GOP must get real on mail-in voting, Colo. Dem’s winning formula and other commentary


Conservative: GOP Must Get Real on Mail-in Voting

“The biggest takeaway from Tuesday night is that Republican attitudes in regard to mail-in voting needs to change,” a GOP county chairman in Pennsylvania tells The Washington Examiner’s Salena Zito. Starting in 2020, she notes, “Democrats embraced” mail-in voting “with gusto, but Republicans shied away.” Now, “If this is the new normal for voting going forward, then Republicans need to step up and get their voters to do the same — otherwise, they will find themselves on the wrong end of big elections going forward.”

Libertarian: Colo. Dem’s Winning Formula

“Colorado resoundingly voted to reelect Governor Jared Polis — a Democrat with strong libertarian leanings and a proven track record in supporting issues from school choice to eliminating the state’s income tax,” cheers Reason’s Emma Camp. “When many Democrats are increasingly calling for increased state power” to solve problems, Polis’ embrace of pro-freedom policies may be “a bankable strategy among the left.” Even Republicans have increasingly turned to bigger government, yet Polis triumphed by moving to “reduce government power”: He lifted mandates early, founded two charter schools, praises educational choice and wants to end the state’s income tax. It’s the rare story of a Dem trying to minimize state power — and succeeding “wildly.”

Tech watch: TikTok, Not Musk, Is Security Threat

President Biden say’s the Musk Twitter deal is “worthy of being looked at,” notes Kristina Murkett at Unherd — but not “TikTok, which poses a far greater threat to American national security.” “In 2021, Android phone users spent over 16 trillion minutes on Tikok; in 2022, they spent an average of 95 minutes a day on the app,” which has “known links to the Chinese government and ‘aggressive’ data-harvesting tactics,” and has been “used to monitor the locations of American citizens.” All that data “can be accessed from China.” “Whether the answer to these dangers is greater education or regulation and legislation remains to be seen, but the Twitter hype will soon die down: in the meantime we have much greater things to worry about.”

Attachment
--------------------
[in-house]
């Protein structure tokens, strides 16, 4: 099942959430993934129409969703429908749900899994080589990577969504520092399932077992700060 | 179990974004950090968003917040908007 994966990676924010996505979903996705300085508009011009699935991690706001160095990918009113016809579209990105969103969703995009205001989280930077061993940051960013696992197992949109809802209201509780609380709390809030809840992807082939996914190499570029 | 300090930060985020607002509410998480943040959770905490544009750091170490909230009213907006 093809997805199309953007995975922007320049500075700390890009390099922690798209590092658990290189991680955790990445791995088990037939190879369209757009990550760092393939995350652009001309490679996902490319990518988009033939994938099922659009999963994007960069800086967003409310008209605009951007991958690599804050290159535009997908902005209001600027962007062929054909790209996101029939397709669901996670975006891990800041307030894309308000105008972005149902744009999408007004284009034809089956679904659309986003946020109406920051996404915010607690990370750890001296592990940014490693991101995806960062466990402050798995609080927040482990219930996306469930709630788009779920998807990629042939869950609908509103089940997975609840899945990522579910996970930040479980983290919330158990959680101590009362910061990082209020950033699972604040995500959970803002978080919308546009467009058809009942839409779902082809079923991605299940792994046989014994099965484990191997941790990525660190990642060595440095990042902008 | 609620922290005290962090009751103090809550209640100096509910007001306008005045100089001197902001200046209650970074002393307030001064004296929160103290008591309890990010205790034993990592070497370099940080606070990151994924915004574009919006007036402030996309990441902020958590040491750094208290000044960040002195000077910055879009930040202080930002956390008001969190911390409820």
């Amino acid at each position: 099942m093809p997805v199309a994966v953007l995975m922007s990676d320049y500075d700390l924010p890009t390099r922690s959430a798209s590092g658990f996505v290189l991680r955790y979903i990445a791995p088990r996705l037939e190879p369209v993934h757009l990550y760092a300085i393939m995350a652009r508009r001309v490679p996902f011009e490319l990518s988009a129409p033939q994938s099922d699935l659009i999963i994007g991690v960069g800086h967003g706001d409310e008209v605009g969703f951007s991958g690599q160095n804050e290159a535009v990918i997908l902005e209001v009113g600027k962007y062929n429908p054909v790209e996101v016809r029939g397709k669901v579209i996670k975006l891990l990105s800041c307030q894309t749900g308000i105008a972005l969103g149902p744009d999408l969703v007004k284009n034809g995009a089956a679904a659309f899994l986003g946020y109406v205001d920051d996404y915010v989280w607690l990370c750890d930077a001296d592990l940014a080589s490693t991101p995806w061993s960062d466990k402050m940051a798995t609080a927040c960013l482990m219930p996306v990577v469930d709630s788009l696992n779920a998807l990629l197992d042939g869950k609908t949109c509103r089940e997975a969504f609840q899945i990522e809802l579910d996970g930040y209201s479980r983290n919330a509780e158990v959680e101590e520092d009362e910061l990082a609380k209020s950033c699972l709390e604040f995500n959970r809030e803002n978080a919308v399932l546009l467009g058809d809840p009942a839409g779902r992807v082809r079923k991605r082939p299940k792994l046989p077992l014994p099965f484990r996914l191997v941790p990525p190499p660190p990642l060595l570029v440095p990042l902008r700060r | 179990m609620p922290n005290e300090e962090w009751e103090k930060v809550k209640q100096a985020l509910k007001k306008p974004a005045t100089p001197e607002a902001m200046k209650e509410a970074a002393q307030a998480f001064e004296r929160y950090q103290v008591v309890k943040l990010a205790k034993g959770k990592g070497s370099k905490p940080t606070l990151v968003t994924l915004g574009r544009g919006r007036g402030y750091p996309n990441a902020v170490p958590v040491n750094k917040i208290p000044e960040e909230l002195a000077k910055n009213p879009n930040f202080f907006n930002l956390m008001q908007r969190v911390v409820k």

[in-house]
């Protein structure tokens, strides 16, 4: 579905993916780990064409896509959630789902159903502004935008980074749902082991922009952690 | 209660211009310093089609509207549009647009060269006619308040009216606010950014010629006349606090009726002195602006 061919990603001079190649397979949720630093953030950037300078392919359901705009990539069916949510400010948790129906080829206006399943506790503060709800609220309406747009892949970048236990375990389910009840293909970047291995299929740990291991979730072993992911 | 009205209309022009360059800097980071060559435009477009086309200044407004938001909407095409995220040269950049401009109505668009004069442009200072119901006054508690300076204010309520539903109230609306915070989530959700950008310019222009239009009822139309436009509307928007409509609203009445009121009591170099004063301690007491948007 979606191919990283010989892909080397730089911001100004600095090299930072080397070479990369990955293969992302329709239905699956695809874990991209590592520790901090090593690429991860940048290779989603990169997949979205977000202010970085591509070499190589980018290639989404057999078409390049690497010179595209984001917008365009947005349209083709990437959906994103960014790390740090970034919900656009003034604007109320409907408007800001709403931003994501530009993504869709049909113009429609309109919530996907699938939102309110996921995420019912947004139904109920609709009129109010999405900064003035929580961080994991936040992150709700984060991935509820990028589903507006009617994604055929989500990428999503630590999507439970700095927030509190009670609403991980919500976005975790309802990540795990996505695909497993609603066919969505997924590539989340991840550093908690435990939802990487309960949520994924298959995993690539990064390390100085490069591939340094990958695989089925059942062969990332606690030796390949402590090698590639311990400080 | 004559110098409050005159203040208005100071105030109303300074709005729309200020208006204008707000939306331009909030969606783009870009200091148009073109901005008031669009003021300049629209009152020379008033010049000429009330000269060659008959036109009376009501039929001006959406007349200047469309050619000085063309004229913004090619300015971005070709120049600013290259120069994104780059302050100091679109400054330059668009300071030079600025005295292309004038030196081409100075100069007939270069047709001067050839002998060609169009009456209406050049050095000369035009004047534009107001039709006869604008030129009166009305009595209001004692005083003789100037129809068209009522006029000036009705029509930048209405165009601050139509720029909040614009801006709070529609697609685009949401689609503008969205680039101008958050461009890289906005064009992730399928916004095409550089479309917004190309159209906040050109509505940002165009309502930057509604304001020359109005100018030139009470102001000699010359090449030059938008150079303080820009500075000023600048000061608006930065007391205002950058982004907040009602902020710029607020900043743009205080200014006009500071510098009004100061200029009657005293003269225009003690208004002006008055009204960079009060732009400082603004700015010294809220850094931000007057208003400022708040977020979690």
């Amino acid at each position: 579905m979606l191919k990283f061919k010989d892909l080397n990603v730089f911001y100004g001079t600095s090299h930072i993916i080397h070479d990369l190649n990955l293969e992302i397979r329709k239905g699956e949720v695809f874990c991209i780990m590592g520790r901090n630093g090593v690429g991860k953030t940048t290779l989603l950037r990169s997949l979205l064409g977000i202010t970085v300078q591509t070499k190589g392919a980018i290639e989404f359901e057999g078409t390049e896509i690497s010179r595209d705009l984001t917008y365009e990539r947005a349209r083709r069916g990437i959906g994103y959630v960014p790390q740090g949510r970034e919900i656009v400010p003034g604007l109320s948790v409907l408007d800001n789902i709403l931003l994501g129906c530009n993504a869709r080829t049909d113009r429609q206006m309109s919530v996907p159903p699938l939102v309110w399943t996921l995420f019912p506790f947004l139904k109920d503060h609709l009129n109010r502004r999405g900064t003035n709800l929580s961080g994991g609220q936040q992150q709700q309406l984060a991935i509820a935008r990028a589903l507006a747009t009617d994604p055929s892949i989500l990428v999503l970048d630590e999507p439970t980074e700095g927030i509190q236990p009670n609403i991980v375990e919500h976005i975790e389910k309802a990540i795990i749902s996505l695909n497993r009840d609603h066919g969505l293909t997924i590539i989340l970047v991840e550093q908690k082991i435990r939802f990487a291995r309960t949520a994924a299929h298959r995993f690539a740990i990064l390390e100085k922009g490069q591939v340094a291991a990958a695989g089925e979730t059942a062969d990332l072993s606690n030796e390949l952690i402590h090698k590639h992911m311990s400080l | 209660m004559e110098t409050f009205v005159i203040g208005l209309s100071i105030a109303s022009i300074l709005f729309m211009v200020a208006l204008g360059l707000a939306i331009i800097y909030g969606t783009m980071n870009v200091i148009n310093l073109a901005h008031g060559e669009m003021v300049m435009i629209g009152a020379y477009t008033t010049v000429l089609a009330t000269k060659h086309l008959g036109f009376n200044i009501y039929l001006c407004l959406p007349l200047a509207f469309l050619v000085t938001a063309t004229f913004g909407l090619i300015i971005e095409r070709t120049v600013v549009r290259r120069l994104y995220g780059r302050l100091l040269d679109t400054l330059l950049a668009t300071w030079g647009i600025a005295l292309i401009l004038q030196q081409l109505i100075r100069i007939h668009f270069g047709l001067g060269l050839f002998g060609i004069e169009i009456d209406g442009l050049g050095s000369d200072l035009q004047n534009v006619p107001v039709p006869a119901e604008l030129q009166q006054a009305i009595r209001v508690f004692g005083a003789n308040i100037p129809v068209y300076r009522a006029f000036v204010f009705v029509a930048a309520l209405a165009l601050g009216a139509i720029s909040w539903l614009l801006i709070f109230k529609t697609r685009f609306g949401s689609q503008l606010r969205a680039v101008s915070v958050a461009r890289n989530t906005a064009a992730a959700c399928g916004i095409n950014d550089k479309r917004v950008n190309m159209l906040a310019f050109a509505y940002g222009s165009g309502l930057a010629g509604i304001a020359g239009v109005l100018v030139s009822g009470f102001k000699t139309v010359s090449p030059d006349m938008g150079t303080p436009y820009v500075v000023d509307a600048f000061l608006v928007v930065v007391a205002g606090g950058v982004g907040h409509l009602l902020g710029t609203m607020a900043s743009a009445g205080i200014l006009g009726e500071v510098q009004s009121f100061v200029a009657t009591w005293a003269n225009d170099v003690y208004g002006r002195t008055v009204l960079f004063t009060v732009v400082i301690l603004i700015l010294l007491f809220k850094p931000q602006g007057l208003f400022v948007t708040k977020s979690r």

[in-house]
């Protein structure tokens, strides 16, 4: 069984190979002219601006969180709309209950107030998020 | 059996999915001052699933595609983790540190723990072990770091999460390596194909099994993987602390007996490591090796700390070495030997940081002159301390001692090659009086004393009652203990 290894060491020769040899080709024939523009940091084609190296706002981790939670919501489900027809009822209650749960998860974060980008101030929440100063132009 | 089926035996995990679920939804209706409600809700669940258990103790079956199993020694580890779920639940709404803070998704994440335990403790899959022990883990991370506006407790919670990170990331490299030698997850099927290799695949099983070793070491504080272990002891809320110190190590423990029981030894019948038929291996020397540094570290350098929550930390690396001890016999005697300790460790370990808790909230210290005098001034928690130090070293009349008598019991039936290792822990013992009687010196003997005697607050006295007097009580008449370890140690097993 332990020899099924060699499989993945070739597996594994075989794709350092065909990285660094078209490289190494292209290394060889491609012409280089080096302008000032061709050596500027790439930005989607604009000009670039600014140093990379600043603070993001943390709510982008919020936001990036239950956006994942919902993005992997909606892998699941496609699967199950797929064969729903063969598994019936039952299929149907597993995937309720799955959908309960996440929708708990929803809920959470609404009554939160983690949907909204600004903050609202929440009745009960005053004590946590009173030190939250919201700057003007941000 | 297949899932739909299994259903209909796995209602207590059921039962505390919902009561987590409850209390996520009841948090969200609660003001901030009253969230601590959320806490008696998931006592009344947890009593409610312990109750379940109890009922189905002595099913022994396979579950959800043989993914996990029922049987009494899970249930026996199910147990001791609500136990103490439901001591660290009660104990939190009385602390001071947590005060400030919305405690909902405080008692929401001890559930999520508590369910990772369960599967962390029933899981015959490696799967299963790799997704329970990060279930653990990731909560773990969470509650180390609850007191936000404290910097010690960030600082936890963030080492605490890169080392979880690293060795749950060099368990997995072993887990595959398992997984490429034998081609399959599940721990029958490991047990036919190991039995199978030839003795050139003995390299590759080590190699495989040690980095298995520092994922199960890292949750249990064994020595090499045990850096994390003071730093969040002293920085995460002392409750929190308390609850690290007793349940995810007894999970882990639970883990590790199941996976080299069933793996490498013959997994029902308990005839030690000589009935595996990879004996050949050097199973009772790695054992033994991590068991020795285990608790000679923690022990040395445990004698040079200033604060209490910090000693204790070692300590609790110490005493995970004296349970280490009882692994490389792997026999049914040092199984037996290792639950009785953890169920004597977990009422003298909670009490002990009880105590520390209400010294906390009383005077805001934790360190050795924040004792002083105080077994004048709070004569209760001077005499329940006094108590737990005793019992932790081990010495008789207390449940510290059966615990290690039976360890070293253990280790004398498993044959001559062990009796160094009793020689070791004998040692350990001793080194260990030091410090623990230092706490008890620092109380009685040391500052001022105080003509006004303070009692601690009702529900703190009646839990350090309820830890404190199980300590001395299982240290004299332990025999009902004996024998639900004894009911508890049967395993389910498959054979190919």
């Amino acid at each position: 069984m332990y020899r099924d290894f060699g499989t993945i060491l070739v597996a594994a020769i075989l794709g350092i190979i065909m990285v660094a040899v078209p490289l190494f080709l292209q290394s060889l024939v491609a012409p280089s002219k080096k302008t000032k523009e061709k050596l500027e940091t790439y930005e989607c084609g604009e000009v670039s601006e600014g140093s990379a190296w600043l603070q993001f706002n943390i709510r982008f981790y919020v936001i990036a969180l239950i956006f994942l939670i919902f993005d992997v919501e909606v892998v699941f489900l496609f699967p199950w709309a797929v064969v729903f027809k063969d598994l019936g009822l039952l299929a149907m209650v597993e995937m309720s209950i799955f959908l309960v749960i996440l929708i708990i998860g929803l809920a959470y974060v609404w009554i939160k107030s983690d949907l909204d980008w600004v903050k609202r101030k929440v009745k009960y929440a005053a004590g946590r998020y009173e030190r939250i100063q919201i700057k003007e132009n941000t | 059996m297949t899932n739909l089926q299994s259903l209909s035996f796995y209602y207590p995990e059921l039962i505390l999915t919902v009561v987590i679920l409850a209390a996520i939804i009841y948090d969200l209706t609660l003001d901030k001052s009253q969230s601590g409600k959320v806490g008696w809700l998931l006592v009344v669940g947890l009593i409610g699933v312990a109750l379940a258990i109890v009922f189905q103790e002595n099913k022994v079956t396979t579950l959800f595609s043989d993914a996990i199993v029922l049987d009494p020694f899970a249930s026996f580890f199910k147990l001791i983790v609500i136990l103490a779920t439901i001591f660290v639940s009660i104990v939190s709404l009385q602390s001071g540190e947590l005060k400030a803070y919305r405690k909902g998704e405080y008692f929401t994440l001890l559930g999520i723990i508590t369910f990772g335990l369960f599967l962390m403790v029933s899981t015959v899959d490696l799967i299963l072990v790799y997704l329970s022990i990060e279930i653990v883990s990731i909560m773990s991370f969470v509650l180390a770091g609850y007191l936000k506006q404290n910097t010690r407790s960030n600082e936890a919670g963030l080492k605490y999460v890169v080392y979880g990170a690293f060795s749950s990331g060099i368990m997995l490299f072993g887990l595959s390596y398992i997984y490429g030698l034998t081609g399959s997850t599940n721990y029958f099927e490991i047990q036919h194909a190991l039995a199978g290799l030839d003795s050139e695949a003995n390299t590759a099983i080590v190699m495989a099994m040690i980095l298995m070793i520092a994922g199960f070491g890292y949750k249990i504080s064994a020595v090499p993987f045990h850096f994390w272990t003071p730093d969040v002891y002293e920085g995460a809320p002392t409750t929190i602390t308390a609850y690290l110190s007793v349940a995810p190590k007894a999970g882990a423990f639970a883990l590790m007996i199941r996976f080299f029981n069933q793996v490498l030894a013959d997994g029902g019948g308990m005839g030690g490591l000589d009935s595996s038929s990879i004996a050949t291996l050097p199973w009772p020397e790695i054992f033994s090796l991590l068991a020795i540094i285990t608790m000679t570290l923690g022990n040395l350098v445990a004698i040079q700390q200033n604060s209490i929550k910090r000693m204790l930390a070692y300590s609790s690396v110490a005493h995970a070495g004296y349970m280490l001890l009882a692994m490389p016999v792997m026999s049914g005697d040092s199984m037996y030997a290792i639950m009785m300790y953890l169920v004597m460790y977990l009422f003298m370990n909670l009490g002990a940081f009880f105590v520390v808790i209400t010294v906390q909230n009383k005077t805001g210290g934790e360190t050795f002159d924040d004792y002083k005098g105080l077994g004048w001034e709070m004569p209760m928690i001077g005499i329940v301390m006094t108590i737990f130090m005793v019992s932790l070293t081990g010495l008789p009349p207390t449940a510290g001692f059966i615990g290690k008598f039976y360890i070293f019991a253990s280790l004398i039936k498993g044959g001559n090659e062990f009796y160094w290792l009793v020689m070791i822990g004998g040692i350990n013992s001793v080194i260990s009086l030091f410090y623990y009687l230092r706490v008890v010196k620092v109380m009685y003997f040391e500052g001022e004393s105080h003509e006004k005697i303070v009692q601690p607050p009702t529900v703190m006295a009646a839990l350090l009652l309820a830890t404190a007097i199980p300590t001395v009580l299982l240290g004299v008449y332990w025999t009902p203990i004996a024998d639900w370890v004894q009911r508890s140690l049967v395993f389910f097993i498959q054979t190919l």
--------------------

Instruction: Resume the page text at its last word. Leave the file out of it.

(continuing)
From the left: Dems Must Ditch Joe in ’24

“Democrats who won in the midterm elections did so despite Biden, not because of him. He’s a drag on the party, a boon to Republicans, and — if he runs again — he’d be a weak candidate against the GOP nominee in the 2024 presidential campaign,” thunders Norman Soloman at Salon. “While the electorate is evenly split between the two parties,” two-thirds of voters say they don’t want him to run again and “the gap between Biden’s approval ratings and those of his party underscores what a massive drag he is on Democratic electoral prospects.”

Educator: Why Homework Matters

“Homework is not only necessary, but a linchpin to effective K–12 education,” argues Eva Moscowitz at the Fordham Institute. Indeed, “The learning that does or does not take place in the many hours outside of school has a monumental effect on children’s academic success and is a root cause of educational inequity.” As the pandemic showed, “Affluent children are far more likely to have the privilege of tutors or other types of supplementary instruction, as well as a family culture of reading, and opportunities to travel, visit museums, and more.” Homework can show kids they’re “more than capable of learning all sorts of things on their own. Discovering this fact can be both incredibly exciting and deeply empowering for them.” But not “when homework is mere busywork”: It “must be challenging and purposeful for kids to recognize its value.” Make it “engaging and relevant to what takes place in class the next day.” Beware: “Minimizing homework or getting rid of it entirely denies children autonomy and prevents them from discovering what they are capable of.” But “focus not on the quantity of homework, but instead on its quality—and on using it effectively in class.”

— Compiled by The Post Editorial Board


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